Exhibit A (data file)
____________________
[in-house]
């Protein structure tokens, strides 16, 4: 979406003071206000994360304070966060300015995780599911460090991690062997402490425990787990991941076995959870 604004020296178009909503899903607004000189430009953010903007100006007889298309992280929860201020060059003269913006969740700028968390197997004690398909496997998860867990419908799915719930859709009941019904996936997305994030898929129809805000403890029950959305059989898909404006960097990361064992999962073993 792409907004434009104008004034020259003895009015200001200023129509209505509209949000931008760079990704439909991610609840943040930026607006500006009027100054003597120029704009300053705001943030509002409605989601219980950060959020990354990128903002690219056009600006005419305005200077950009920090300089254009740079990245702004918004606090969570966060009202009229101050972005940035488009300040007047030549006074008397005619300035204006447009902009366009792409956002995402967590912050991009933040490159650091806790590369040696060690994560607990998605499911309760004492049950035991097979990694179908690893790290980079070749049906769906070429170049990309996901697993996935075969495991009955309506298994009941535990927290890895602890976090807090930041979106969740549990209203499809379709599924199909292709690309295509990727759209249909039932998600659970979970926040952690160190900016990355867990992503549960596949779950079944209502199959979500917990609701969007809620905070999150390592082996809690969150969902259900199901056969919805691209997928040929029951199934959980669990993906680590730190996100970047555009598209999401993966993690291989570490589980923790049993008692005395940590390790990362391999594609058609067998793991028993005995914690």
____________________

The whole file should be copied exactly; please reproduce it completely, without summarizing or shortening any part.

[in-house]
């Protein structure tokens, strides 16, 4: 979406003071206000994360304070966060300015995780599911460090991690062997402490425990787990991941076995959870 604004020296178009909503899903607004000189430009953010903007100006007889298309992280929860201020060059003269913006969740700028968390197997004690398909496997998860867990419908799915719930859709009941019904996936997305994030898929129809805000403890029950959305059989898909404006960097990361064992999962073993 792409907004434009104008004034020259003895009015200001200023129509209505509209949000931008760079990704439909991610609840943040930026607006500006009027100054003597120029704009300053705001943030509002409605989601219980950060959020990354990128903002690219056009600006005419305005200077950009920090300089254009740079990245702004918004606090969570966060009202009229101050972005940035488009300040007047030549006074008397005619300035204006447009902009366009792409956002995402967590912050991009933040490159650091806790590369040696060690994560607990998605499911309760004492049950035991097979990694179908690893790290980079070749049906769906070429170049990309996901697993996935075969495991009955309506298994009941535990927290890895602890976090807090930041979106969740549990209203499809379709599924199909292709690309295509990727759209249909039932998600659970979970926040952690160190900016990355867990992503549960596949779950079944209502199959979500917990609701969007809620905070999150390592082996809690969150969902259900199901056969919805691209997928040929029951199934959980669990993906680590730190996100970047555009598209999401993966993690291989570490589980923790049993008692005395940590390790990362391999594609058609067998793991028993005995914690």